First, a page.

I collected responses from six groups to three questions: what are the most important things you have learned, in what areas do you want to get better, and what are the markers of software quality.

Things learned

Four of the six groups mentioned the design recipe at or near the top of their lists:

Two groups put high priority on problem-solving skills; a third group had this skill as a lower priority:

Several groups felt they had gained important skills that relate to particular aspects of design recipes. First, data definitions and analysis:

Next, examples, especially functional examples:

A couple of groups mentioned templates:

Toward the lower end of people’s lists of things learned, there is more diversity:

Wanting to get better

When I look over the areas in which people want to get better, there is much more diversity. My commentary is in italics.










Markers of high-quality software

You identified several different kinds of markers. I’ll begin with down-to-earth, technical properties that you can expect not only to be able to recognize, but to be able to build in.

You also identified some properties that are usually easy to recognize but can be quite hard to build in

You identified some more properties that are also solid and technical, but which can be difficult to recognize. For example, to tell if tests are “comprehensive,” you would have to have a deep understanding of all the relevant data definitions:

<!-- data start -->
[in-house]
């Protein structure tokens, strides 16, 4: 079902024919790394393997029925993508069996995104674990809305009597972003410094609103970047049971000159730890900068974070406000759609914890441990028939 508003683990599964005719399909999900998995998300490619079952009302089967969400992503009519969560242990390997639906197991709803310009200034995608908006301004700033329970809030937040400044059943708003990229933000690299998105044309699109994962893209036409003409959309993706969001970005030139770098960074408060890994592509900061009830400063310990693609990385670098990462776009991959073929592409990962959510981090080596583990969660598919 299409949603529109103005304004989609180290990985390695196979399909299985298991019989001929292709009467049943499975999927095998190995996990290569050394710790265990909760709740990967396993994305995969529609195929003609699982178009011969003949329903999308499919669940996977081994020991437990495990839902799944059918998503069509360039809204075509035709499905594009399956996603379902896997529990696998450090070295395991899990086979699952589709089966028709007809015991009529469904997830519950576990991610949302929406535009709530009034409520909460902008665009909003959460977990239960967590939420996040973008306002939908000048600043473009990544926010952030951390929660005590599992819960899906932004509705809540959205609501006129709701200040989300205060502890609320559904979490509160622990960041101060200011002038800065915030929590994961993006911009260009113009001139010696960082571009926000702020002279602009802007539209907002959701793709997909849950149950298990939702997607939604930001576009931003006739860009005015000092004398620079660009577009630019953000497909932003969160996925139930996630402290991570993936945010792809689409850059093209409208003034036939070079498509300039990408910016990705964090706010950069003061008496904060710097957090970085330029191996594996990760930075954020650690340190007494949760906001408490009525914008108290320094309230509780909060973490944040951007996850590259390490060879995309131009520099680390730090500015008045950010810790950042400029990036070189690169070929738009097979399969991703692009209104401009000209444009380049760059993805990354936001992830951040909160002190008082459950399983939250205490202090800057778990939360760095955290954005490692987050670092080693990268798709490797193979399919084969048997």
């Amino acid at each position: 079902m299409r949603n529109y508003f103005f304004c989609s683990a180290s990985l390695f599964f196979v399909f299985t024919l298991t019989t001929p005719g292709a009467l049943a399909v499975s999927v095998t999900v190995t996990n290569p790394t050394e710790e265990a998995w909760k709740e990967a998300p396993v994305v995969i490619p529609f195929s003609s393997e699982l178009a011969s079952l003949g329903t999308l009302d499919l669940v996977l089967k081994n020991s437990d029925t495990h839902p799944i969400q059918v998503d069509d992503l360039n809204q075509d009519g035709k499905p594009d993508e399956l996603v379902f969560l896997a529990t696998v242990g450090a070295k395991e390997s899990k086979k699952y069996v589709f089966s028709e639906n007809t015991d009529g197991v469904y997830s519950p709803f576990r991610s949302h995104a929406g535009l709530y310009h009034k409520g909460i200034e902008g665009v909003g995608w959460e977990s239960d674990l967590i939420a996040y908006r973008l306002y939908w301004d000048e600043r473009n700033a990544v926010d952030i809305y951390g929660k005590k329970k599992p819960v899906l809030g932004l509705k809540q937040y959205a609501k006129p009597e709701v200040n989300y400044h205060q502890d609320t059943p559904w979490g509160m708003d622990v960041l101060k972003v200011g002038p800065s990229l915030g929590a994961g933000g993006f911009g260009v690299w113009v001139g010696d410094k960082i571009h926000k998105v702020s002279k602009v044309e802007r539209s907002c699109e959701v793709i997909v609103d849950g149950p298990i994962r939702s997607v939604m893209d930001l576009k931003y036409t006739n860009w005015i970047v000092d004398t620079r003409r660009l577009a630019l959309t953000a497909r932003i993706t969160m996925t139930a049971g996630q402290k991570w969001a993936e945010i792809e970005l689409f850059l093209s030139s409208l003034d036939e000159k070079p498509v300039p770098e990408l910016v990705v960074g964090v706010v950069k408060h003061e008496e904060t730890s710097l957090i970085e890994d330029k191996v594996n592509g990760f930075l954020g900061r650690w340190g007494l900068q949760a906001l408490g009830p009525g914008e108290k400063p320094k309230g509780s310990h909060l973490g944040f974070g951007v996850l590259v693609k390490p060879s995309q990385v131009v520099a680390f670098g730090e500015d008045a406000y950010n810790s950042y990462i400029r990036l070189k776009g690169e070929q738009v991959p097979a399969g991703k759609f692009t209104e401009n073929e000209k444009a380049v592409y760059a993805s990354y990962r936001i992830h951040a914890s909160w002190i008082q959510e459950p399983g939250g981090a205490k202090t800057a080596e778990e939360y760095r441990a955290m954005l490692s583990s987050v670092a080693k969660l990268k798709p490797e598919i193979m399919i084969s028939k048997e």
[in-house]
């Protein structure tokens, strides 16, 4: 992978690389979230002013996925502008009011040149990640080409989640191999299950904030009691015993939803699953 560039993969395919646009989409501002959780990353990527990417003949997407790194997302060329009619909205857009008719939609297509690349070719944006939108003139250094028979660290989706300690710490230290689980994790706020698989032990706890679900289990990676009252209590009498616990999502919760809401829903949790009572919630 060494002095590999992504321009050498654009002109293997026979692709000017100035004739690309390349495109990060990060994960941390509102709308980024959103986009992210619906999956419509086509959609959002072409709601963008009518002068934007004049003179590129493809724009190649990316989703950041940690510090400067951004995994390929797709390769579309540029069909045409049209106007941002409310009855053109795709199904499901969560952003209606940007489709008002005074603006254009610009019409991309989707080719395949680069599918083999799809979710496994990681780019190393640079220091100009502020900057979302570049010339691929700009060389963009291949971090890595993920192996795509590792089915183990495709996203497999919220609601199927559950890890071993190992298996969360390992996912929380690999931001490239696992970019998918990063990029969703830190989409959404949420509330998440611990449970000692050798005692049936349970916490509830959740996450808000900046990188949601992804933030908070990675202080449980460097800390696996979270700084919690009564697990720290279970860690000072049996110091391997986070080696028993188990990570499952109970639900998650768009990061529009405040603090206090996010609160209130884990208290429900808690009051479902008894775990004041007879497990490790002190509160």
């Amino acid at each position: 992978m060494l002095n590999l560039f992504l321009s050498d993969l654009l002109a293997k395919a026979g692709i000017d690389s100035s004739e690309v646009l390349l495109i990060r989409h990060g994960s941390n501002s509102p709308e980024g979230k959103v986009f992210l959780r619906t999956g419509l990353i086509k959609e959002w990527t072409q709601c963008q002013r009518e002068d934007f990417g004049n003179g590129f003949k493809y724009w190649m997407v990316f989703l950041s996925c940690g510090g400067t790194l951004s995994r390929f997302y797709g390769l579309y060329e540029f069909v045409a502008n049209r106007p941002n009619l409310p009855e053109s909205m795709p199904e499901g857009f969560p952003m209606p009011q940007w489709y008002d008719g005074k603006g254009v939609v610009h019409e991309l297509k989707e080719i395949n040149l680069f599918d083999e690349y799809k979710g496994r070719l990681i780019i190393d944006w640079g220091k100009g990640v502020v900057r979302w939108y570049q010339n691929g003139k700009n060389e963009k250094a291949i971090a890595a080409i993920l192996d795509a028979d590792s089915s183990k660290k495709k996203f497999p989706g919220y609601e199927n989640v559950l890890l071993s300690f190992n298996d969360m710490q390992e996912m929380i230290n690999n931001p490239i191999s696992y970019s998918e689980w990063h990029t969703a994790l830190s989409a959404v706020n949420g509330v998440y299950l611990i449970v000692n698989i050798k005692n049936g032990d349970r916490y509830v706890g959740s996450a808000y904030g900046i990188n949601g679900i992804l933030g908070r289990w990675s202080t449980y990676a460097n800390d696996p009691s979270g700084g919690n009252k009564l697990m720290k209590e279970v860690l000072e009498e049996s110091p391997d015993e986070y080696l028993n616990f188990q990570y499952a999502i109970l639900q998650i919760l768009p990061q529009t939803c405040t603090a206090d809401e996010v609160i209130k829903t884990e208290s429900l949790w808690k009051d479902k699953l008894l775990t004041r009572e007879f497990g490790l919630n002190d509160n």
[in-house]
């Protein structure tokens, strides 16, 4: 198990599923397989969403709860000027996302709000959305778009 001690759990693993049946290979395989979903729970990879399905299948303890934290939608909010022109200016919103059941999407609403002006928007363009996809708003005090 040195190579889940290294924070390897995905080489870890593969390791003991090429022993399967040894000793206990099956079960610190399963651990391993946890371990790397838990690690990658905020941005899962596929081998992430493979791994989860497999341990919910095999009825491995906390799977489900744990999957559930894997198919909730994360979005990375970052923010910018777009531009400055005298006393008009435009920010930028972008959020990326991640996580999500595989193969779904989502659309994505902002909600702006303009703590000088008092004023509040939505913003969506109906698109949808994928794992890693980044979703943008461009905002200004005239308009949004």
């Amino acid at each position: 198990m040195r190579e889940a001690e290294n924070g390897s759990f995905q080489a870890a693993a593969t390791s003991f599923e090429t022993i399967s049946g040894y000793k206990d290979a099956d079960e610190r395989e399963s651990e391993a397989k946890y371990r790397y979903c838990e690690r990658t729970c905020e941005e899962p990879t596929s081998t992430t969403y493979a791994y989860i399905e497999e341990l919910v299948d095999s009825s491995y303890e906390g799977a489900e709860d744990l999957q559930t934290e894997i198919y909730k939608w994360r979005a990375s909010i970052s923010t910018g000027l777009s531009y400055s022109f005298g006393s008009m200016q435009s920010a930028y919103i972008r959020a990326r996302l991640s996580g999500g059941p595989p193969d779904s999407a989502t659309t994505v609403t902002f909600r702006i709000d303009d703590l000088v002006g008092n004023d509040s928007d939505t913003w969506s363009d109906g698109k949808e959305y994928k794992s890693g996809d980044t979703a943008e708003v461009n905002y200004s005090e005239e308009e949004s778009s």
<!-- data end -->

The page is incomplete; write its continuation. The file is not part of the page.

You also identified some properties that sound good, but that you can’t really check for yourself. These properties can be evaluated or recognized only by very expensive experiments that involve having an outside expert read the code. These properties are nice if you can get them, but because they are so expensive to evaluate, I wouldn’t aim for them—I would aim for properties you can recognize at reasonable cost.

You identified a few properties that I think are risky or misleading. You will have to decide for yourself. My commentary is in italics.

Finally, you identified a few properties that I think are irrelevant, off, or downright wrong:

Markers of low-quality software

You identified properties of low-quality software which are, unsurprisingly, related to the properties of high-quality software that you identified. Rather than provide a similar breakdown and analysis, I’m just listing the properties, followed by a little commentary.

I find little to disagree with here, except possibly “extremely expensive operations” or “runs slowly.” Speed is not an absolute good, and slowness is not an absolute bad. It affects our perception of software quality only when software is not fast enough. Here’s a real-world example:

Here are a few more followup points:

  1. Someone has taken COMP 11.

  2. Your instructor thinks this is an impossible path toward structure.

  3. Exception made for designing interactive graphics programs with big-bang; for that, refer to the Design Guidelines for big-bang Programs.

  4. Complexity is almost never necessary.

  5. Hint: the size of the compressed backup was 840KB. In case you don’t usually sling around KBs and MBs, before compression, the backups needed around 880,000,000 bytes of storage, and after compression, they needed about 860,000 bytes of storage. What do you imagine I think about the quality of lzma?